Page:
Journalists began their Pavlovian foaming-at-the-mouth on Tuesday with the release of Bob Woodward's salacious, largely anonymously-sourced anti-Trump book "Fear." Within the book, Woodward claims Secretary of Defense James Mattis told "close associates that the president acted like — and had the understanding of — 'a fifth- or sixth-grader.'"
Living up to his "Mad Dog" nickname, General Mattis released an unfiltered statement on Tuesday afternoon denying the accusations and slamming Woodward for his "uniquely Washington brand of literature."
"The contemptuous words about the President attributed to me in Woodward's book were never uttered by me or in my presence," says the general's statement. "While I generally enjoy reading fiction, this is a uniquely Washington brand of literature, and his anonymous sources do not lend credibility."
Continuing, Mattis says that real-life policy making is messy and requires thorough debate — debate which has led to Trump administration successes like "the near annihilation of ISIS caliphate, unprecedented burden sharing by our NATO allies, the repatriation of U.S. service member remains from North Korea, and the improved readiness of our armed forces."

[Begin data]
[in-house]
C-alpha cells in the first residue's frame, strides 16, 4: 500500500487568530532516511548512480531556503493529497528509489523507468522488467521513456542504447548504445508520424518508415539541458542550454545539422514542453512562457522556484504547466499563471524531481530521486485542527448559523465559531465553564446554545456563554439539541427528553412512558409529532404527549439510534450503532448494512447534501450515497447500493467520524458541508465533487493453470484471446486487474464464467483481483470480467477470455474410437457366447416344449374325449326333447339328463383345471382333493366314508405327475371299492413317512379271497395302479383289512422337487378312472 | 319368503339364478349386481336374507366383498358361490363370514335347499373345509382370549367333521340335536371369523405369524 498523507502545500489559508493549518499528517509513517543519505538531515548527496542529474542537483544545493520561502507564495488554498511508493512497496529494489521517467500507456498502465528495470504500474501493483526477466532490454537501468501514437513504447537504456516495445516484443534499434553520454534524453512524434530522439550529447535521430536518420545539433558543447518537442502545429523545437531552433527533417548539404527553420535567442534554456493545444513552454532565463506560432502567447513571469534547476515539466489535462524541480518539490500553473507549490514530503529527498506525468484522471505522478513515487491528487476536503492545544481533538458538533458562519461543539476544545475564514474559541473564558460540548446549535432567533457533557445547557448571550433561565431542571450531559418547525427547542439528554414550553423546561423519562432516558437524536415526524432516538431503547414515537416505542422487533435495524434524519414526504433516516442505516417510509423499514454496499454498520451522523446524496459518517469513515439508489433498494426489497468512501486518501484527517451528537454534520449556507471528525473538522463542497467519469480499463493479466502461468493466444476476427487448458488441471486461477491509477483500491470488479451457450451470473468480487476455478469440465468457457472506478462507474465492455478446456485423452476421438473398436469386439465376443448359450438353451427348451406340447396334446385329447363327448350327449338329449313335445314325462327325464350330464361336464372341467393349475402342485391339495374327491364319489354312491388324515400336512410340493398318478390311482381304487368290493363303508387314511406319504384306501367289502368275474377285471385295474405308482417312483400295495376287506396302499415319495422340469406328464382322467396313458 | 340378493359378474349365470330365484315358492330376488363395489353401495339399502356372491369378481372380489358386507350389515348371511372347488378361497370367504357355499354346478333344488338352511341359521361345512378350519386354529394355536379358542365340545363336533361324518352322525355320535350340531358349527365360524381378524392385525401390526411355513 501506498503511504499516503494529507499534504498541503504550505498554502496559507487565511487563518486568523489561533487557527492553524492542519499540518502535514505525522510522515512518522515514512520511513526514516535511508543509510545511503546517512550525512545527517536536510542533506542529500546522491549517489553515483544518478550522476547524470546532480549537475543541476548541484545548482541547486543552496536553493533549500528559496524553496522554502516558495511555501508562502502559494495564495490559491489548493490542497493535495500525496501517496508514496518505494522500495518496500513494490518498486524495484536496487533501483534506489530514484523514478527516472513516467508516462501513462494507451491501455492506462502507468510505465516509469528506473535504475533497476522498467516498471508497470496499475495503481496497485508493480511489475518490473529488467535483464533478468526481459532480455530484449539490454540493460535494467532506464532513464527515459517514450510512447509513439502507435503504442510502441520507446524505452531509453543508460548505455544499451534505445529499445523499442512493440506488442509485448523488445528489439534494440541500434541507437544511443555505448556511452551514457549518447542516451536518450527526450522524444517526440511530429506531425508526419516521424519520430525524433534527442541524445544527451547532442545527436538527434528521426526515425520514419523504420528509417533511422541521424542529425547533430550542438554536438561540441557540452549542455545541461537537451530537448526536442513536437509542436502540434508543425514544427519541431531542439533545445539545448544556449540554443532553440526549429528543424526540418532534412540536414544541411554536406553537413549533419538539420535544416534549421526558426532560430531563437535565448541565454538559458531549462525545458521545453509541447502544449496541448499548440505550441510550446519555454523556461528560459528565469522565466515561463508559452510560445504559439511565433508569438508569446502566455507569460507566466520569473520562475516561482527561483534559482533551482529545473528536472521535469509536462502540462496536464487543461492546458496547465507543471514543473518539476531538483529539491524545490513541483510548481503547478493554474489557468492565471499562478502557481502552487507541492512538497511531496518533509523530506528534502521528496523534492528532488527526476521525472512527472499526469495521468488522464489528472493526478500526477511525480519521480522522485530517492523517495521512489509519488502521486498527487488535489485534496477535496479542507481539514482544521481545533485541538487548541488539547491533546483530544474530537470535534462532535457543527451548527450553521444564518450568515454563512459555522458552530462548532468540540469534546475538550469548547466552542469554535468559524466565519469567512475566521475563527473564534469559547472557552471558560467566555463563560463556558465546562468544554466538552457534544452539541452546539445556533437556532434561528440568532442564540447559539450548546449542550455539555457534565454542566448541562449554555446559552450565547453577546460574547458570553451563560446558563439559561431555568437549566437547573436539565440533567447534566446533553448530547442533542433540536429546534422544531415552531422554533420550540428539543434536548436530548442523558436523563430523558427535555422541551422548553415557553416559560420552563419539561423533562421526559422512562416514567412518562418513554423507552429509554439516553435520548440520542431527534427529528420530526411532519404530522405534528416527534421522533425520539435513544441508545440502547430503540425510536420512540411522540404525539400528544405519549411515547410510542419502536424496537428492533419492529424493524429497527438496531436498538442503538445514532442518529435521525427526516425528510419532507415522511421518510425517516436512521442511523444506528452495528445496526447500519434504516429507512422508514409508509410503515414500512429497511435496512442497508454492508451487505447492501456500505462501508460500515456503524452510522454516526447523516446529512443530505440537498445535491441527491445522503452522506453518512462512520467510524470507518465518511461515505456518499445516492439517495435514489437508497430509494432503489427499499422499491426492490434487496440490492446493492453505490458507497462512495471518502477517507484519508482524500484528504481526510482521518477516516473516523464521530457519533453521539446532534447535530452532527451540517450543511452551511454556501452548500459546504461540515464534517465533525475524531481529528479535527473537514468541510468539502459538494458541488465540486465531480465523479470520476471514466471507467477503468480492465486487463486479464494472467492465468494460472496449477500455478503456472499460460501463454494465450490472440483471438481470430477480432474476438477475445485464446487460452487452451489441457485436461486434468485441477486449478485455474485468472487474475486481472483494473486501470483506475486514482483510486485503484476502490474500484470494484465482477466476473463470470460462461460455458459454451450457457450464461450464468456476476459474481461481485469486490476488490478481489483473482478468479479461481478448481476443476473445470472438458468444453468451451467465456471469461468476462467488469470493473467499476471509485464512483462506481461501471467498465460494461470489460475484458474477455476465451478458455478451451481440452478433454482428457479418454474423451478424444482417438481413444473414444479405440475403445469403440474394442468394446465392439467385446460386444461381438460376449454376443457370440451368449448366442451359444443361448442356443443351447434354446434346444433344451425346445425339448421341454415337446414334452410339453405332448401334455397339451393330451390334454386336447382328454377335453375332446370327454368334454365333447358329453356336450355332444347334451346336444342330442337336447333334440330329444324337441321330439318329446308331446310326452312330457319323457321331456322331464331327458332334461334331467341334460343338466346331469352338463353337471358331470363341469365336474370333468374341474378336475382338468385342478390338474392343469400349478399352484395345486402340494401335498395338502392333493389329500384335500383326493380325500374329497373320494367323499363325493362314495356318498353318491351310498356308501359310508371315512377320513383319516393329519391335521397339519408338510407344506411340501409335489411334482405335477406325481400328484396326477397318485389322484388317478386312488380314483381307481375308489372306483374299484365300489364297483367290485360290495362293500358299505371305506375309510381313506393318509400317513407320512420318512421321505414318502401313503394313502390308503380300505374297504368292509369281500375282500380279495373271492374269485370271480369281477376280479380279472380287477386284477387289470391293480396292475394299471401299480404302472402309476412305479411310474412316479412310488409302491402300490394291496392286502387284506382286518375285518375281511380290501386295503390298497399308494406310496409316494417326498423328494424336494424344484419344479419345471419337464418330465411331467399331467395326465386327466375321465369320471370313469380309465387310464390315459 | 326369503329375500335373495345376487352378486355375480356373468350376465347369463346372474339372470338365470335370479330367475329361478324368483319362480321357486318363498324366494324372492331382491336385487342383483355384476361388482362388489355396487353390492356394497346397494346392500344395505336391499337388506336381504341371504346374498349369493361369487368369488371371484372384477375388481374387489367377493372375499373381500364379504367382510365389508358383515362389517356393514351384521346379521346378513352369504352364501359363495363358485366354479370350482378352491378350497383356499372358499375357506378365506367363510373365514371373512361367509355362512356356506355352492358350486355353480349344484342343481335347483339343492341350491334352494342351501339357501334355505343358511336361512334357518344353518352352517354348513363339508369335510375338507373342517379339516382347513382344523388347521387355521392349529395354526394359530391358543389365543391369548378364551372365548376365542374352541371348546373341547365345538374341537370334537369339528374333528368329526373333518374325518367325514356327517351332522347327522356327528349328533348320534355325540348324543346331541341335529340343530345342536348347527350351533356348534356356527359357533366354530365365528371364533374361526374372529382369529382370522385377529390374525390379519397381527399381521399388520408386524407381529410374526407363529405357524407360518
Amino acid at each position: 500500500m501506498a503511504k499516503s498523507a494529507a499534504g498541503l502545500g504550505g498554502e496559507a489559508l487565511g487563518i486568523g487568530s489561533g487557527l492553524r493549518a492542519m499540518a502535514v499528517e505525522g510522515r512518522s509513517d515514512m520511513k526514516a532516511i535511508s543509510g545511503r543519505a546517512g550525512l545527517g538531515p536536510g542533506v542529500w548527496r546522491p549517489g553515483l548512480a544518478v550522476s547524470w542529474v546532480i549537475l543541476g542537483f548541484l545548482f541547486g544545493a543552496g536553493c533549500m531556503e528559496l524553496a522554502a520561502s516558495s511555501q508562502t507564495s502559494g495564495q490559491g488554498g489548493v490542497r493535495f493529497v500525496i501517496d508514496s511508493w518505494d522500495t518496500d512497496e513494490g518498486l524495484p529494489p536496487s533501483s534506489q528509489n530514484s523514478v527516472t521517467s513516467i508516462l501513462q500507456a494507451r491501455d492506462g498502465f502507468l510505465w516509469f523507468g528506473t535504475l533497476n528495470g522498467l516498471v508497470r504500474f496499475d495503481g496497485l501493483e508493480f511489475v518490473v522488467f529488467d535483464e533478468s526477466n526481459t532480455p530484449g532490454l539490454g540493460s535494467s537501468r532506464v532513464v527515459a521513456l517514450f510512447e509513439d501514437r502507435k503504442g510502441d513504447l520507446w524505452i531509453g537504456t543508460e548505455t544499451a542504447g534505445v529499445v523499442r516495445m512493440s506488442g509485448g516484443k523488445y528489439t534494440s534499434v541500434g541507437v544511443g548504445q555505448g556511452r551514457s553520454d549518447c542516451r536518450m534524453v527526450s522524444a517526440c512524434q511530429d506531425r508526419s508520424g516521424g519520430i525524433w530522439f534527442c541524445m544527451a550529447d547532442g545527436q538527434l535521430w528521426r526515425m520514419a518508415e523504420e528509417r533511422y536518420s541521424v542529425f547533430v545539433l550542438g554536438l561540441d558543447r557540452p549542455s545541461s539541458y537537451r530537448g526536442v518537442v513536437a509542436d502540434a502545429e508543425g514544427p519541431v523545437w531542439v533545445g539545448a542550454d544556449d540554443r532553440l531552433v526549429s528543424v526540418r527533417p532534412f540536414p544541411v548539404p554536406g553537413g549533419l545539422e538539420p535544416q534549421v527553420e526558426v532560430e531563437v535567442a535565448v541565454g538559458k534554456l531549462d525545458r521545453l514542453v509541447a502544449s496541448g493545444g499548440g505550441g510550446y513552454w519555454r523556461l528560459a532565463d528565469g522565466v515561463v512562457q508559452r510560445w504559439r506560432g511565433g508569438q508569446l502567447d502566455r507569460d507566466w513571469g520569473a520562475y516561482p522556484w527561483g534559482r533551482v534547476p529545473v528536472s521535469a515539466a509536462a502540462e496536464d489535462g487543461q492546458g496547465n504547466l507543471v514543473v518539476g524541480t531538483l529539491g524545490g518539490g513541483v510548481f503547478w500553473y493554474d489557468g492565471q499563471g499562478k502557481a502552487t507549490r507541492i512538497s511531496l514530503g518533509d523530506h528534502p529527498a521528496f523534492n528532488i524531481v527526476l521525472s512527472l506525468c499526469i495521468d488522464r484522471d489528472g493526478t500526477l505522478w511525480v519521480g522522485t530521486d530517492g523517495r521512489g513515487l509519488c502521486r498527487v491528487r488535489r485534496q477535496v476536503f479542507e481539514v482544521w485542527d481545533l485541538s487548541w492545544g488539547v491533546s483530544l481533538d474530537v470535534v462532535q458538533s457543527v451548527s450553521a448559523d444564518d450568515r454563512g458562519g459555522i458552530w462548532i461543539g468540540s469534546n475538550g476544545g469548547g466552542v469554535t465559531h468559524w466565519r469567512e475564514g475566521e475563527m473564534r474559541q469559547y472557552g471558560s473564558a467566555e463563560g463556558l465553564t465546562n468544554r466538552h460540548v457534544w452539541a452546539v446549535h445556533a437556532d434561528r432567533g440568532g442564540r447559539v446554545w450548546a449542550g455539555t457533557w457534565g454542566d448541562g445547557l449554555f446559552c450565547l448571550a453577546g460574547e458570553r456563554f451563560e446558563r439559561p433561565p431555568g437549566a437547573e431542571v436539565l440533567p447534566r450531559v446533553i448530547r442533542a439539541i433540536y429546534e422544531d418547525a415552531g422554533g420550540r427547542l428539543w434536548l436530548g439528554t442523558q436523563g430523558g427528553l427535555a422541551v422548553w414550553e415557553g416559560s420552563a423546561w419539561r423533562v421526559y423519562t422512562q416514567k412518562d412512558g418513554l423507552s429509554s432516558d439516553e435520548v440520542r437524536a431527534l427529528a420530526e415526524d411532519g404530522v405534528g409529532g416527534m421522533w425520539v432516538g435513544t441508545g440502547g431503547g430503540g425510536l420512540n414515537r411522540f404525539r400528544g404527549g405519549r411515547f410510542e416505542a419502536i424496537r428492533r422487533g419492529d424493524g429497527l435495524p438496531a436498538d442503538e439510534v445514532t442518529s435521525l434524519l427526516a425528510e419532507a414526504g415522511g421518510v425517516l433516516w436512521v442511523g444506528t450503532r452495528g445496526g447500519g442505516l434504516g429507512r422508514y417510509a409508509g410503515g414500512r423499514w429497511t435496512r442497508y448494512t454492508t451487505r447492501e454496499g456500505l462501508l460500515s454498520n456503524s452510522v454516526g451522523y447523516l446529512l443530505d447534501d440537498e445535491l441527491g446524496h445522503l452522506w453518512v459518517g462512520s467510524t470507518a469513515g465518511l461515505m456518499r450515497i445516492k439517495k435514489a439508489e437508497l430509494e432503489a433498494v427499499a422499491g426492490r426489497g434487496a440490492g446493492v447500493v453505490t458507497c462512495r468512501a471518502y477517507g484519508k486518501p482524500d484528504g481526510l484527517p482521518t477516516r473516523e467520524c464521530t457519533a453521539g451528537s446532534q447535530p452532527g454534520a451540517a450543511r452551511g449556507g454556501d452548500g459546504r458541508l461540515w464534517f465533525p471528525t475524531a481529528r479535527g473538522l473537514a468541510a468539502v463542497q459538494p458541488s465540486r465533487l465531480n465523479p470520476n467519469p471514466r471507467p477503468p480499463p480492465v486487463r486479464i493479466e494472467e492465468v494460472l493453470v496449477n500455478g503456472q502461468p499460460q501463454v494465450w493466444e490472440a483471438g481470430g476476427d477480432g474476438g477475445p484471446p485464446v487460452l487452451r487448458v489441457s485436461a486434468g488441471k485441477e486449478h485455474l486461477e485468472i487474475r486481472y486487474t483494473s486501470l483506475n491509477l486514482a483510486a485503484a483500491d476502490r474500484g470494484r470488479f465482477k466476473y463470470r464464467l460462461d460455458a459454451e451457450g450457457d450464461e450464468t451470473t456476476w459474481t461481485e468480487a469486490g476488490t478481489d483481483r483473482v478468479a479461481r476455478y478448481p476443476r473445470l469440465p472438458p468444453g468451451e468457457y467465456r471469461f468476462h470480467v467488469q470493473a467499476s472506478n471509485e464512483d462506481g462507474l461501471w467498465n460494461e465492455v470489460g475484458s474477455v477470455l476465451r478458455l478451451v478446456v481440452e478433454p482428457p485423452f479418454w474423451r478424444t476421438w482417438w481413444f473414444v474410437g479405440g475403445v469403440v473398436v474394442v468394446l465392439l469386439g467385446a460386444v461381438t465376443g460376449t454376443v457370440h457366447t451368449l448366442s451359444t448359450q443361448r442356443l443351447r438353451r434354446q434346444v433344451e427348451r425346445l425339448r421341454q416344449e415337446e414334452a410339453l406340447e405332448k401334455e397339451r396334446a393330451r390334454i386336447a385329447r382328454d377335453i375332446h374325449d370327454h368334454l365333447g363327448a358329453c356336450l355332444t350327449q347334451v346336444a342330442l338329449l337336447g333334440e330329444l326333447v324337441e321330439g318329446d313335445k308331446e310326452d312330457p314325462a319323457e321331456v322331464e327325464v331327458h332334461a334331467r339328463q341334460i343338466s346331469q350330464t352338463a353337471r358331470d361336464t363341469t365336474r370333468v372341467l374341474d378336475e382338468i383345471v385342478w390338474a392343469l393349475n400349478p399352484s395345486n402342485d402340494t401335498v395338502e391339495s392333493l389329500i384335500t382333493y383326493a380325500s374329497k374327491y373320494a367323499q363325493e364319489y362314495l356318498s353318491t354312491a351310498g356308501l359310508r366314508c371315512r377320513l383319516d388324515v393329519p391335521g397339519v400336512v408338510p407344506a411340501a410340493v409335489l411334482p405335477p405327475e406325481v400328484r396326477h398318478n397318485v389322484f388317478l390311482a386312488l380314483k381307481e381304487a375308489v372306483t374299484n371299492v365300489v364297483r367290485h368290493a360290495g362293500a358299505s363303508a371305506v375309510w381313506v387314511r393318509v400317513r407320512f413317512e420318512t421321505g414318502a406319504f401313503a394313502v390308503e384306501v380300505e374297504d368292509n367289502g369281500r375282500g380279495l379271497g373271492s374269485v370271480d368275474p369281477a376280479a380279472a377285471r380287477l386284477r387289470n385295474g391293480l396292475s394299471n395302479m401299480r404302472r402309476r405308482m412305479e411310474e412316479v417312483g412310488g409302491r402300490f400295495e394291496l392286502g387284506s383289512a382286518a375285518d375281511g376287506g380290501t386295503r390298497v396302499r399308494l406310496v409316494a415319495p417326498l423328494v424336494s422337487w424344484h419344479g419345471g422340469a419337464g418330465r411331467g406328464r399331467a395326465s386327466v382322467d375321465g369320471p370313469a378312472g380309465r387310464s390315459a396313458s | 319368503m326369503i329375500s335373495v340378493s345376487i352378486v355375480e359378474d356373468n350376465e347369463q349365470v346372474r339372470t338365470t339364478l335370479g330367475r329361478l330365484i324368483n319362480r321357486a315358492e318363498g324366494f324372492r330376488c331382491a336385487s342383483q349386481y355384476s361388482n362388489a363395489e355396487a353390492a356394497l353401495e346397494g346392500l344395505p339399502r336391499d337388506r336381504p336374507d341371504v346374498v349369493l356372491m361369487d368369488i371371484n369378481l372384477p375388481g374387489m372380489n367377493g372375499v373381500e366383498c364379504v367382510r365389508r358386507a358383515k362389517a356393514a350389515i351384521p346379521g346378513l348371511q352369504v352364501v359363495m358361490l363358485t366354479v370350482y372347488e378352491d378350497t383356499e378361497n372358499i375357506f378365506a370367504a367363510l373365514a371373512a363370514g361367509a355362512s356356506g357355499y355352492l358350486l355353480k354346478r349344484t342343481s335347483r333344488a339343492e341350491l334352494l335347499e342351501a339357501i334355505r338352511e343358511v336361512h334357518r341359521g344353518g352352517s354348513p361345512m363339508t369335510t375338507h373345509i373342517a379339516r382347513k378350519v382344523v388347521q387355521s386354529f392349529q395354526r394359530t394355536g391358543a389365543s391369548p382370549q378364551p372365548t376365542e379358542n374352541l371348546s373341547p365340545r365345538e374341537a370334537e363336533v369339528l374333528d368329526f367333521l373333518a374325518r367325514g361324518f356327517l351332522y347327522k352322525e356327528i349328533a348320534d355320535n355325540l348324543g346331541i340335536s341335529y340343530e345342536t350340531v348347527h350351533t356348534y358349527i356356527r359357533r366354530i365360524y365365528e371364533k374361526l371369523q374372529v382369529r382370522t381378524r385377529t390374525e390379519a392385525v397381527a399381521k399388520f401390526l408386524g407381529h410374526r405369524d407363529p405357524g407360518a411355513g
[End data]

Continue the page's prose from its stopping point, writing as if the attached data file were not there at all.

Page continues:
"The idea that I would show contempt for the elected Commander-in-Chief president Donald Trump, or tolerate disrespect to the office of the President from within our Department of Defense is a product of someone's rich imagination," concludes Mattis.
President Donald Trump likewise pushed back on Woodward's "bad book." The president denied anyone stealing material from his desk, as is claimed in the book, and said Woodward has "a lot of credibility problems."
Moreover, Press Secretary Sarah Huckabee Sanders and Chief of Staff John Kelly called foul on Woodward's claims. "This book is nothing more than fabricated stories, many by former disgruntled employees, told to make the President look bad," slammed Sanders. And Kelly rebuked the claim that he called Trump an "idiot," directly calling it "not true."